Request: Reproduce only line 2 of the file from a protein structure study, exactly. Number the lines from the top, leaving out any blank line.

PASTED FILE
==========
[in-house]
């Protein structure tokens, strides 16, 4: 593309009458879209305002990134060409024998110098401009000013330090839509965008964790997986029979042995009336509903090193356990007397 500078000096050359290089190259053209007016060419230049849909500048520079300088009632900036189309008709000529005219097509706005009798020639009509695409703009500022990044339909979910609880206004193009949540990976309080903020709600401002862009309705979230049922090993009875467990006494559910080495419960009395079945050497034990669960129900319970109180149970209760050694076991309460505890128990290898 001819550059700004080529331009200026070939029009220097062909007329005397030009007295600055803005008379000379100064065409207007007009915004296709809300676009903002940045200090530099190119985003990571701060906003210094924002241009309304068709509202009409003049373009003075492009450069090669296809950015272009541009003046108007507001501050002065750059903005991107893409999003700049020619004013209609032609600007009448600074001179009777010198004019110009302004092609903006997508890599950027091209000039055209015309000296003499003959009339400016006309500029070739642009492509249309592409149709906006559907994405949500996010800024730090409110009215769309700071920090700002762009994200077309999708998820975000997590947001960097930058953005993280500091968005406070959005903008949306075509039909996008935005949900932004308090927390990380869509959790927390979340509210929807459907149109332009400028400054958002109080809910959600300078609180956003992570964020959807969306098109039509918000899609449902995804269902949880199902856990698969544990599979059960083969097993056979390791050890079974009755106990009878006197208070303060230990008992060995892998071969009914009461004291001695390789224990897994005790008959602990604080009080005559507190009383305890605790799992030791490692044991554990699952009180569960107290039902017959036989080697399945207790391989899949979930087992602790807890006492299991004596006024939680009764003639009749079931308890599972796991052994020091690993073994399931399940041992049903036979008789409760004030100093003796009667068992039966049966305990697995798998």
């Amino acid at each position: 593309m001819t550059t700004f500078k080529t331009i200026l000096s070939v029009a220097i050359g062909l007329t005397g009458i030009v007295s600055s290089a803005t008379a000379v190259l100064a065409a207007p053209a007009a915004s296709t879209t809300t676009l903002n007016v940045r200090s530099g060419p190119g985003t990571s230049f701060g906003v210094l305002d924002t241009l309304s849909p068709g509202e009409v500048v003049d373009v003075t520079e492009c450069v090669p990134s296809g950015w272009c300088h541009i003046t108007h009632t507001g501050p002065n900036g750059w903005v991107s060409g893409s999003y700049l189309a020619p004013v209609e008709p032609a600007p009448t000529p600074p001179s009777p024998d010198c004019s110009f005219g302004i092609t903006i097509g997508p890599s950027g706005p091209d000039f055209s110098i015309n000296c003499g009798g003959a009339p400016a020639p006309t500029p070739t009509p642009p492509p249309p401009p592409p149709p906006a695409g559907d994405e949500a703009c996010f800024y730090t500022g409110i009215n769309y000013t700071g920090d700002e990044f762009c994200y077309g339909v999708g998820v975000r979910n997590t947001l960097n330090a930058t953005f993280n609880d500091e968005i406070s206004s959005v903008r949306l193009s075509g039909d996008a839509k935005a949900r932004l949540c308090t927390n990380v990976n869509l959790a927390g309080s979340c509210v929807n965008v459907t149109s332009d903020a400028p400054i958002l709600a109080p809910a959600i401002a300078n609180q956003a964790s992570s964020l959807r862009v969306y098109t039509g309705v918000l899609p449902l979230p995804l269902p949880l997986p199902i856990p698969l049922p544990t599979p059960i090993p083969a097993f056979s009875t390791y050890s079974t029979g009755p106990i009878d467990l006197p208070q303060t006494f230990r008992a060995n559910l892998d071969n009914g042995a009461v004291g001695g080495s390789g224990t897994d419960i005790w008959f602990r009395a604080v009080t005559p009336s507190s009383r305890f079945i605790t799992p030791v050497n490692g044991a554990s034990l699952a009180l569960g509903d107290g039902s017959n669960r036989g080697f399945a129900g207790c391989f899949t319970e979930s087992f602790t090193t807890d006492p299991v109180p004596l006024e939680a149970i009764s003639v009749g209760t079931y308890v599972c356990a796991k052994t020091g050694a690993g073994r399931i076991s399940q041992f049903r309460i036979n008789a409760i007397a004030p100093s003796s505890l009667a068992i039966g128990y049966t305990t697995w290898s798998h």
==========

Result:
């Protein structure tokens, strides 16, 4: 593309009458879209305002990134060409024998110098401009000013330090839509965008964790997986029979042995009336509903090193356990007397 500078000096050359290089190259053209007016060419230049849909500048520079300088009632900036189309008709000529005219097509706005009798020639009509695409703009500022990044339909979910609880206004193009949540990976309080903020709600401002862009309705979230049922090993009875467990006494559910080495419960009395079945050497034990669960129900319970109180149970209760050694076991309460505890128990290898 001819550059700004080529331009200026070939029009220097062909007329005397030009007295600055803005008379000379100064065409207007007009915004296709809300676009903002940045200090530099190119985003990571701060906003210094924002241009309304068709509202009409003049373009003075492009450069090669296809950015272009541009003046108007507001501050002065750059903005991107893409999003700049020619004013209609032609600007009448600074001179009777010198004019110009302004092609903006997508890599950027091209000039055209015309000296003499003959009339400016006309500029070739642009492509249309592409149709906006559907994405949500996010800024730090409110009215769309700071920090700002762009994200077309999708998820975000997590947001960097930058953005993280500091968005406070959005903008949306075509039909996008935005949900932004308090927390990380869509959790927390979340509210929807459907149109332009400028400054958002109080809910959600300078609180956003992570964020959807969306098109039509918000899609449902995804269902949880199902856990698969544990599979059960083969097993056979390791050890079974009755106990009878006197208070303060230990008992060995892998071969009914009461004291001695390789224990897994005790008959602990604080009080005559507190009383305890605790799992030791490692044991554990699952009180569960107290039902017959036989080697399945207790391989899949979930087992602790807890006492299991004596006024939680009764003639009749079931308890599972796991052994020091690993073994399931399940041992049903036979008789409760004030100093003796009667068992039966049966305990697995798998």